Water And Oceanography

Factors that Affect Tides

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Tides are the rise and fall of the world’s ocean and estuary river levels, together with the waters in smaller water inlets along a coastline.  They are caused by a number of factors, but the key driving mechanism behind tides are the moon and the sun, and the fact that the world rotates three hundred and sixty degrees on its axis on a day to day basis allows tides to occur all over the world.

The moon has the greatest influence on tides, as the moon is the closest orbiting body to our planet, and as such exerts a greater gravitational force variation upon our planet than that exerted by the sun, which is much further away but actually has a greater gravitational attraction due to its size. 

The best way to visualise how the moon acts to create tides is by picturing a sponge ball.  If you hold a sponge ball in your hand and squeeze it, the ball bulges out to the sides.  This is what happens when the moon passes over our planet.  The bulging parts of the ball are both opposite each other, and as the moon passes directly overhead, the water bulges upwards at the opposite sides of the earth in the manner of the sponge ball, whilst lowering like the sides of the ball you are squeezing, which signify the two sides of the Earth at ninety degrees to the moon.  As such, an imaginary line can be drawn across the diameter of the Earth beneath the moon, showing where a high tide is being caused on opposite sides of the world, spinning to pass through each place on the planet twice in the course of just over a twenty four hour rotation of Earth. 

Although the moon orbits the Earth in a period of twenty seven days, and only passes overhead once a day, there are generally still two high and two low tides a day because of the fact that the moon causes a high tide on opposite sides of the world as it passes overhead.  (This is called a semidiurnal tide, meaning twice a day, as diurnal just means day.)  The moon will pass overhead, and then cause a high tide again by being opposite the same spot on the planet about every twelve hours and twenty four minutes.  So, if you were in New York, for example, you would have the first high tide when the moon is overhead, and then another twelve hours and twenty four minutes later when the moon again causes a high tide by being on the opposite side of the planet another twelve hours and twenty four minutes later.  In between this time, the two low tides will occur.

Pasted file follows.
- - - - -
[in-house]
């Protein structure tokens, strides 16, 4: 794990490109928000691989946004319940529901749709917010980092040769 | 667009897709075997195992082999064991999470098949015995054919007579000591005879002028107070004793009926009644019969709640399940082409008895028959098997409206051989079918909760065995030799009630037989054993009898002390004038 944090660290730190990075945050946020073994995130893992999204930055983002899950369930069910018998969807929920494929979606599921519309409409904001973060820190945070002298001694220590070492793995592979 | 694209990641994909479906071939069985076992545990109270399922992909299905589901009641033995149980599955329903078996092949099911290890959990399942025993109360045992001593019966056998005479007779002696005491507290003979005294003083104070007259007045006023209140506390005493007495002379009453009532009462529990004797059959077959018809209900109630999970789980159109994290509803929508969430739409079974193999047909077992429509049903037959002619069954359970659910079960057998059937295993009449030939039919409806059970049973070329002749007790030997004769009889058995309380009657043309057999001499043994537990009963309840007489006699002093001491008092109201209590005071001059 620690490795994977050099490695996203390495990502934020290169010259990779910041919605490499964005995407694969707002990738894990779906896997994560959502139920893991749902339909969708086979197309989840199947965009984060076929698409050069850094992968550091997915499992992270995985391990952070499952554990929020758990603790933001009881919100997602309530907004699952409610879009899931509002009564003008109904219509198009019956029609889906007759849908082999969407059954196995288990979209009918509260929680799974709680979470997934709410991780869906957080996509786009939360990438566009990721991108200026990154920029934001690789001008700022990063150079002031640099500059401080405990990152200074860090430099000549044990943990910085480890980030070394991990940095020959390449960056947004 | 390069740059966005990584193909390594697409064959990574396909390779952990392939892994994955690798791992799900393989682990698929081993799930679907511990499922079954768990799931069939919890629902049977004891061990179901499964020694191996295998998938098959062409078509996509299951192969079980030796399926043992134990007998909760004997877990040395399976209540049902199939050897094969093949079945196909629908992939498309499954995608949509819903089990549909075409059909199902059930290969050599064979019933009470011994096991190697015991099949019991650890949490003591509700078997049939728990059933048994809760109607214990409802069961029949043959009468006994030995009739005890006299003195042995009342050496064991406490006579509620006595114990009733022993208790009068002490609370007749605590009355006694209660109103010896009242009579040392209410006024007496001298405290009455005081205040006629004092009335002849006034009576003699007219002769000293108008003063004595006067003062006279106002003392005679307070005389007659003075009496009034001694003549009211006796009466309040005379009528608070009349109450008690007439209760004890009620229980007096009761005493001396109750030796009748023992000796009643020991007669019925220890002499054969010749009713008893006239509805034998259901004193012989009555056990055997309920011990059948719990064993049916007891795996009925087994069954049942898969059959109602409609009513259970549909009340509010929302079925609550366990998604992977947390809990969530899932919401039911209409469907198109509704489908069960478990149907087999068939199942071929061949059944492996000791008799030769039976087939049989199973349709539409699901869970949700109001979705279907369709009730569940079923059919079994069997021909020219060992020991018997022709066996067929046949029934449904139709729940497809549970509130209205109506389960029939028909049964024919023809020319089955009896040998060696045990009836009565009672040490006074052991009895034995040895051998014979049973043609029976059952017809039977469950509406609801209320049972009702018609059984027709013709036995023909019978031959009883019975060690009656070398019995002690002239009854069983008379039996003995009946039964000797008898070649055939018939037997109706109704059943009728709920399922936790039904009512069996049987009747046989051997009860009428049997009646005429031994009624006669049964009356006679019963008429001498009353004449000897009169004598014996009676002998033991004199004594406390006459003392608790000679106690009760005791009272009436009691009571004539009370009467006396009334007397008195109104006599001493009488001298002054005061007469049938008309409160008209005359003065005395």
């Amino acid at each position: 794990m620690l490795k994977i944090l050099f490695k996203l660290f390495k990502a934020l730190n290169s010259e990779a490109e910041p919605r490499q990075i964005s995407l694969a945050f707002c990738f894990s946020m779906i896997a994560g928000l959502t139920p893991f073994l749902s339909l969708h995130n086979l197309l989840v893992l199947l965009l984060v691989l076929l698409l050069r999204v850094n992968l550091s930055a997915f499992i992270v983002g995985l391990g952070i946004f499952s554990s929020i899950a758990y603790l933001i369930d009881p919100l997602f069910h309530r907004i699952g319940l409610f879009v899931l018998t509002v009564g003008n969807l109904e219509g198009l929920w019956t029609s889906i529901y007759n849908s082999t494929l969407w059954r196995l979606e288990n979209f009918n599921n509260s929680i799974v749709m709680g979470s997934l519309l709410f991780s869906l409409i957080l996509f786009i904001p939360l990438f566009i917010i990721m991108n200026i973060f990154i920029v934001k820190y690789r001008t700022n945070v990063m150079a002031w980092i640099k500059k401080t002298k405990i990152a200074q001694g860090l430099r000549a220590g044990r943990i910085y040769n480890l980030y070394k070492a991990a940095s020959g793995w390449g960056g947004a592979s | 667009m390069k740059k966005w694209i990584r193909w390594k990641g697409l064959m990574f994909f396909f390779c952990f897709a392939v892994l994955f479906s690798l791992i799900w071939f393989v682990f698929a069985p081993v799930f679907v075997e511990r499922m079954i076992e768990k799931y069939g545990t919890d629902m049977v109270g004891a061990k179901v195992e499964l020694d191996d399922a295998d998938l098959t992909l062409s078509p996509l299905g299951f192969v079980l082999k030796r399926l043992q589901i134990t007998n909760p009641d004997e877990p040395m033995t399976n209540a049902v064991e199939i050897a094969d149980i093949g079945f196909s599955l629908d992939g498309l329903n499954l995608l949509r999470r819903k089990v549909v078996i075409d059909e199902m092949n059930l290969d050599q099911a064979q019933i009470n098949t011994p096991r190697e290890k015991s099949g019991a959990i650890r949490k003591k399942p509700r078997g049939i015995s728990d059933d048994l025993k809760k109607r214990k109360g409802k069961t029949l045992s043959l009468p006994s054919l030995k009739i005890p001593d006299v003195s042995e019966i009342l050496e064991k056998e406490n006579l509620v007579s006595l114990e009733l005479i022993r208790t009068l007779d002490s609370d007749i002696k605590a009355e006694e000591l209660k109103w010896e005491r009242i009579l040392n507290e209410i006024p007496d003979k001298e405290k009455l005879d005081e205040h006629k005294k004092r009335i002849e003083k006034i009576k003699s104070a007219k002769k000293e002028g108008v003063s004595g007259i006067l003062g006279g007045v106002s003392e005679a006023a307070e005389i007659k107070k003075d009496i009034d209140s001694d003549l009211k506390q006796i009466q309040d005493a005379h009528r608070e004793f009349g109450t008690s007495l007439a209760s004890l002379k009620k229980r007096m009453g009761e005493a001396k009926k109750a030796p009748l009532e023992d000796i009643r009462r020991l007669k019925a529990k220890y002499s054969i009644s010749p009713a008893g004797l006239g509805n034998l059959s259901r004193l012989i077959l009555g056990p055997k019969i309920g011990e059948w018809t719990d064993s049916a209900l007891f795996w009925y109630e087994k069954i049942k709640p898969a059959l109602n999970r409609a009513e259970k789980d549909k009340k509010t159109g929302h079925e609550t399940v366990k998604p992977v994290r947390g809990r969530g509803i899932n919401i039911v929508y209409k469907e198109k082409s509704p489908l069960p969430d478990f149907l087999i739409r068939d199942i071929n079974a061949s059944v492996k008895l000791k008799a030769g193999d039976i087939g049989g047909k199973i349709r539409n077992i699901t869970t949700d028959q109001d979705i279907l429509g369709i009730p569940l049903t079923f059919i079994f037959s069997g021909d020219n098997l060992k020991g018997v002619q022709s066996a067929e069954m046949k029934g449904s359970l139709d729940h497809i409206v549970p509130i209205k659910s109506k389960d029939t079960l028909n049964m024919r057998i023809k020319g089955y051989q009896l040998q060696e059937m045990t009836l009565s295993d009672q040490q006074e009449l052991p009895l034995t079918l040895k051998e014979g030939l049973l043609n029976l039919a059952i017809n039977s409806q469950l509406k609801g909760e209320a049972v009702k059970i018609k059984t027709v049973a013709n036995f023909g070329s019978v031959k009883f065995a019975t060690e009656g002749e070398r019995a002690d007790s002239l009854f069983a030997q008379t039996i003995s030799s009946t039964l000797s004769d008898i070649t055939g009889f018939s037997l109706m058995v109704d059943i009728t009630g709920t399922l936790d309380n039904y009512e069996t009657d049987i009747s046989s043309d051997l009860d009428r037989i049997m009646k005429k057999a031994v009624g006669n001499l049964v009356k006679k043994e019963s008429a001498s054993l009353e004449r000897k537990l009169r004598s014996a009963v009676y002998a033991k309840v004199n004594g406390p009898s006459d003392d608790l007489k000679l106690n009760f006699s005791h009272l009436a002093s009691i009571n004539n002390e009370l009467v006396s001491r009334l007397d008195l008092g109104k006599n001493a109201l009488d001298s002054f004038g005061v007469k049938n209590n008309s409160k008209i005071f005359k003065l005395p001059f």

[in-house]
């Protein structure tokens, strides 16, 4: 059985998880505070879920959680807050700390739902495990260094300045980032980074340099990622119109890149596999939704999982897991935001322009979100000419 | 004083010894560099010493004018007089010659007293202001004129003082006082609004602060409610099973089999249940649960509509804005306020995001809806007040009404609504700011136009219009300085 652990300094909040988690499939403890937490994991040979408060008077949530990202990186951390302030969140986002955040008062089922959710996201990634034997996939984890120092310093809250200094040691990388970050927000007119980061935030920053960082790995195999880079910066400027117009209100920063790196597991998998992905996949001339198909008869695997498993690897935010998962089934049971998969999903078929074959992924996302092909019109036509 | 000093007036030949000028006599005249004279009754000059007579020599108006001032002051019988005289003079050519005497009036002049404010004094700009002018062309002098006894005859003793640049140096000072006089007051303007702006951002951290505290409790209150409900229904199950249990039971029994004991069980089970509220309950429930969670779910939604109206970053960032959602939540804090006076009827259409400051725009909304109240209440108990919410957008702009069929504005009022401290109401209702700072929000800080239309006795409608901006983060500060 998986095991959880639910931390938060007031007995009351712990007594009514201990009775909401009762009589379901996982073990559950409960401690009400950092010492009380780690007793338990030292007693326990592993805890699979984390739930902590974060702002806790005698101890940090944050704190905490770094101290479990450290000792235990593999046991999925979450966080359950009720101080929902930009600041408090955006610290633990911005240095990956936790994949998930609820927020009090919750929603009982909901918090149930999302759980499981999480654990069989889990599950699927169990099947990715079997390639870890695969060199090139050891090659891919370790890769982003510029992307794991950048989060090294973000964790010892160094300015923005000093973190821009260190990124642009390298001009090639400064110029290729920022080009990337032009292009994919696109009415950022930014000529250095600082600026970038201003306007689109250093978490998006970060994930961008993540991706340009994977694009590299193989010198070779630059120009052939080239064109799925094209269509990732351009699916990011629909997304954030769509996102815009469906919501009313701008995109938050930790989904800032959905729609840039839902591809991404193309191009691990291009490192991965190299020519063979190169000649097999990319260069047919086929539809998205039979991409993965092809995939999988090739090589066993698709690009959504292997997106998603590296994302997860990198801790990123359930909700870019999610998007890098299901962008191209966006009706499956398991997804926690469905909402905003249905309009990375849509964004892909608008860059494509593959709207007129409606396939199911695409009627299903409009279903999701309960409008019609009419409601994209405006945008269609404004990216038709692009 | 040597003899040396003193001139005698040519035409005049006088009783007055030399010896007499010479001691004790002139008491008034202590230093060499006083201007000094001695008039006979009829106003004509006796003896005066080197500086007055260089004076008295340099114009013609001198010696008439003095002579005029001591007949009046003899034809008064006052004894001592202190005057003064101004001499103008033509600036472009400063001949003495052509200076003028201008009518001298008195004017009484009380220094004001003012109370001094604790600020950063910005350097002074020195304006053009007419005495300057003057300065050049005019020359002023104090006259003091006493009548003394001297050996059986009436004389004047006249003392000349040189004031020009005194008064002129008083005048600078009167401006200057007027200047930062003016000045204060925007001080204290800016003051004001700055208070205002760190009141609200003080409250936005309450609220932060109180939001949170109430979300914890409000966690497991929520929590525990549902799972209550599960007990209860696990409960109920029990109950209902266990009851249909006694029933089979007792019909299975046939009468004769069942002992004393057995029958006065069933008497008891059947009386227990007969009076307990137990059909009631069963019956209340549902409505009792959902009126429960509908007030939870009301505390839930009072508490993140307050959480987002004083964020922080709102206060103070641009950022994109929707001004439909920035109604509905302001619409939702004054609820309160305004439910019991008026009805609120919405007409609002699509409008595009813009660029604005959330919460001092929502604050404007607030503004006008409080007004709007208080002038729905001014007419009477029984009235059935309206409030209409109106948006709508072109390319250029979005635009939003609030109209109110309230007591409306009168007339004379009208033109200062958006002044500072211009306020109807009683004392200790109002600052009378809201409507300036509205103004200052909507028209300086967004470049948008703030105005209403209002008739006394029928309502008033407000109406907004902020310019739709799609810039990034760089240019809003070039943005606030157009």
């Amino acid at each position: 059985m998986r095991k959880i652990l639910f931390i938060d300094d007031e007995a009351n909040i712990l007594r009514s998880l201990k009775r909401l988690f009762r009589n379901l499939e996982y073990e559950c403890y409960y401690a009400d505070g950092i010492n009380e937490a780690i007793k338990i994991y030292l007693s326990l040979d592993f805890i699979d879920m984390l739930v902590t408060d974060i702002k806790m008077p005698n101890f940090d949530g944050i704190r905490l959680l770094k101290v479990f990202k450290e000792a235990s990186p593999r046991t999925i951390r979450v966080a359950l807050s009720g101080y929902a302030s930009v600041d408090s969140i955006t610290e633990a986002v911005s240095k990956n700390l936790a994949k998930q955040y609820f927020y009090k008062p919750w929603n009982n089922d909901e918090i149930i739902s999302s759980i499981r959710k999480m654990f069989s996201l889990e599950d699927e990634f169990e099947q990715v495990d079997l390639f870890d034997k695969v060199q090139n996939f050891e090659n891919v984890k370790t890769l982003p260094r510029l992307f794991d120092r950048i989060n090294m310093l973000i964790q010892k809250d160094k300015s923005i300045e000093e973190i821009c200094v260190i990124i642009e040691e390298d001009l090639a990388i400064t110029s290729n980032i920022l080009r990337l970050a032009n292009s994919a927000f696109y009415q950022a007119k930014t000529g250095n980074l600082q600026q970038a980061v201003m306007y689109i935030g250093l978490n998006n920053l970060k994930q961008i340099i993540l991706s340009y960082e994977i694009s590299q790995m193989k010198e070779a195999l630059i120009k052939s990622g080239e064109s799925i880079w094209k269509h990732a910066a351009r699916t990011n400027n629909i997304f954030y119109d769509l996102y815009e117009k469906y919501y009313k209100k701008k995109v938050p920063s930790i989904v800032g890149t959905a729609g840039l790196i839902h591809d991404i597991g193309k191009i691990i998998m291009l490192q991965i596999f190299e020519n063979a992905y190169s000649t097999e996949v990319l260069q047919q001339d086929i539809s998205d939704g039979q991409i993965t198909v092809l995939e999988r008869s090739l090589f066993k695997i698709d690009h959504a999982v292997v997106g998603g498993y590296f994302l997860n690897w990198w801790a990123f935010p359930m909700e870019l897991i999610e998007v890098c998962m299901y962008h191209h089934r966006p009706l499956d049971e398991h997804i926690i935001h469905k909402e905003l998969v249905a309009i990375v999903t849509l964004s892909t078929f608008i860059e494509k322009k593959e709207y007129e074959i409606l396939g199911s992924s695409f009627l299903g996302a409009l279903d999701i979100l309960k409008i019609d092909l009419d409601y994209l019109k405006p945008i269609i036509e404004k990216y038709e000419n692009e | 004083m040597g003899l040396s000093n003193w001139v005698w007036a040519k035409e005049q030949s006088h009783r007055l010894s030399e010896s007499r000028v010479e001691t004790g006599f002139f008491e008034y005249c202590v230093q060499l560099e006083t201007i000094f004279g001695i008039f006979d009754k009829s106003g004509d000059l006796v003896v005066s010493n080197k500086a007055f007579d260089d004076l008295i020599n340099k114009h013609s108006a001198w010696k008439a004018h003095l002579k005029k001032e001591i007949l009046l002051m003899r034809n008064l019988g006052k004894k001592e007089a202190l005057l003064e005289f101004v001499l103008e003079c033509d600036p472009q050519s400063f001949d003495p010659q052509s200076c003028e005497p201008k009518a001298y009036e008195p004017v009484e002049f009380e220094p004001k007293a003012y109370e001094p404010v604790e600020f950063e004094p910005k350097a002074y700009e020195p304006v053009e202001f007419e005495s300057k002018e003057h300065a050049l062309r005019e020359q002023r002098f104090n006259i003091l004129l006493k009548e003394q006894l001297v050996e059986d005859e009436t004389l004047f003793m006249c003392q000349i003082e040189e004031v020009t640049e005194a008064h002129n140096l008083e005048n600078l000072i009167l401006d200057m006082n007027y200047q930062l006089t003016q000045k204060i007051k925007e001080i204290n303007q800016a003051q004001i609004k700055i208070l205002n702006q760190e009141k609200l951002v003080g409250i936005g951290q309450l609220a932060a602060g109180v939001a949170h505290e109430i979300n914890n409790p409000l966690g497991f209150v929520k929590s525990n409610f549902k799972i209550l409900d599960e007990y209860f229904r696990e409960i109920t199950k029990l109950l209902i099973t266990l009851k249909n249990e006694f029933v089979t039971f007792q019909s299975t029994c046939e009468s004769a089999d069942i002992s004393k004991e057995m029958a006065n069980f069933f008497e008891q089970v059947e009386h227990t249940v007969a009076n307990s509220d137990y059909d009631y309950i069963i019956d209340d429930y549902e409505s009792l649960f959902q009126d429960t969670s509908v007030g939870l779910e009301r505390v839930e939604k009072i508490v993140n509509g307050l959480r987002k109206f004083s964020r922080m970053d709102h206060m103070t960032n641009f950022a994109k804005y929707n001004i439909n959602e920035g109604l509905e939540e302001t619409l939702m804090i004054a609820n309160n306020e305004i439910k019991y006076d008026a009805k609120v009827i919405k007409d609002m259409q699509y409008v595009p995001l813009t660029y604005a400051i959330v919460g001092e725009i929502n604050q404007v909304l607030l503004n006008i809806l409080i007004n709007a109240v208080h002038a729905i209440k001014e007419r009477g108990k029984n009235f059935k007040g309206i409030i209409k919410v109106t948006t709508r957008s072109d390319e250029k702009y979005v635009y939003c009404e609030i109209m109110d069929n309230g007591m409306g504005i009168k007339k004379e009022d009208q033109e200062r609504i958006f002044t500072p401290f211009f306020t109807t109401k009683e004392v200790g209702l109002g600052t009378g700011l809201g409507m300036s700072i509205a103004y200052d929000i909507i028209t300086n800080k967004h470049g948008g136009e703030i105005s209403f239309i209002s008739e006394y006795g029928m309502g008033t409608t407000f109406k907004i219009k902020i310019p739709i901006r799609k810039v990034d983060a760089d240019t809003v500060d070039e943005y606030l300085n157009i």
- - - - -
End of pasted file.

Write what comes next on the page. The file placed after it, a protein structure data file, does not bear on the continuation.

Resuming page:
Usually there is a slight variation in the height of the high and low tides however, as generally the high tide caused by the moon being directly overhead will be higher than the high tide caused when the moon is opposite the same spot on the planet.  In the same way, the levels of the two low tides will also vary slightly.

As the moon orbits the Earth in twenty seven days, the moon changes position in relation to the sun as it orbits our planet, which is in turn orbiting the sun.  This is why we get a new moon, when we can’t see the moon at all as it is directly between the sun and our planet, through to a full moon, when the Earth is between the sun and the moon, so that we can see the whole side of the moon facing Earth, illuminated by the sun.  The fact that the moon changes position in relation to the sun also affects the tides however, as the sun also has a gravitational pull on our planet, which is strongest when the sun, moon and Earth are directly in line.  This occurs at new moon and full moon, and gives us the highest high tides, known as spring tides.  In turn, when the moon is at right angles to the earth and the sun, when we see the first quarter and second quarter moons, the high tides are at their lowest high tide level, as the gravity of the sun cancels out the gravity of the moon, causing the waters to bulge less towards the moon.  These high tides, with the lowest high tide height are called neap tides.

The fact that tides occur at different times in the same time zone is because of the nature of the sea floor, and how deep or shallow the sea or ocean is in any given place, and how this affects the flow of the tidal waters.  This is also true of landmasses, which can block the path of the tide, altering the times at which the tides occur.

The moon further influences tides as it orbits the sun on an elliptical path, in the same way as we orbit the sun on an elliptical path.  This means that as the moon orbits the Earth, its distance above the Earth changes, further influenced by the fact that the Earth isn’t quite at the centre of this orbit.  This means that every time the moon has orbited the Earth seven and a half times, the point at which the moon is closest to the Earth coincides with a new or full moon, when the sun’s gravitational full is also at its strongest.  This leads to especially high spring tides about three to four times a year.


(1998) The Hutchinson Encyclopedia, Helicon publishers.

Gibson, Clare, (2009)The Handbook of Astronomy, Parkham Books Ltd.

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